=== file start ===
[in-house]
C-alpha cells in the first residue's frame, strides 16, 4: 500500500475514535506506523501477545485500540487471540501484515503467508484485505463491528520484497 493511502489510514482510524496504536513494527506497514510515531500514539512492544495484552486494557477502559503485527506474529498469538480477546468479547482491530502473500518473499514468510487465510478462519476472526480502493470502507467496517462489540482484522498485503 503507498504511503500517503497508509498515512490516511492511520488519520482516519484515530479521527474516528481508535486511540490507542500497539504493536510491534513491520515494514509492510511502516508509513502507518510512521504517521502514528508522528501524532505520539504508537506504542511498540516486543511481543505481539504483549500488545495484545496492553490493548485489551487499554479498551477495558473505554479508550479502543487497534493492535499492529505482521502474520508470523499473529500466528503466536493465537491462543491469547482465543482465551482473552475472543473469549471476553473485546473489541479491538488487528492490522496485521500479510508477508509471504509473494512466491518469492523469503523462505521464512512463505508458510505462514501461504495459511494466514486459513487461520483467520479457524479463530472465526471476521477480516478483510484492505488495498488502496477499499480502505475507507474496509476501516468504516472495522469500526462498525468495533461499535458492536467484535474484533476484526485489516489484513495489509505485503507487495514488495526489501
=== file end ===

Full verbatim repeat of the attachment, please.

[in-house]
C-alpha cells in the first residue's frame, strides 16, 4: 500500500475514535506506523501477545485500540487471540501484515503467508484485505463491528520484497 493511502489510514482510524496504536513494527506497514510515531500514539512492544495484552486494557477502559503485527506474529498469538480477546468479547482491530502473500518473499514468510487465510478462519476472526480502493470502507467496517462489540482484522498485503 503507498504511503500517503497508509498515512490516511492511520488519520482516519484515530479521527474516528481508535486511540490507542500497539504493536510491534513491520515494514509492510511502516508509513502507518510512521504517521502514528508522528501524532505520539504508537506504542511498540516486543511481543505481539504483549500488545495484545496492553490493548485489551487499554479498551477495558473505554479508550479502543487497534493492535499492529505482521502474520508470523499473529500466528503466536493465537491462543491469547482465543482465551482473552475472543473469549471476553473485546473489541479491538488487528492490522496485521500479510508477508509471504509473494512466491518469492523469503523462505521464512512463505508458510505462514501461504495459511494466514486459513487461520483467520479457524479463530472465526471476521477480516478483510484492505488495498488502496477499499480502505475507507474496509476501516468504516472495522469500526462498525468495533461499535458492536467484535474484533476484526485489516489484513495489509505485503507487495514488495526489501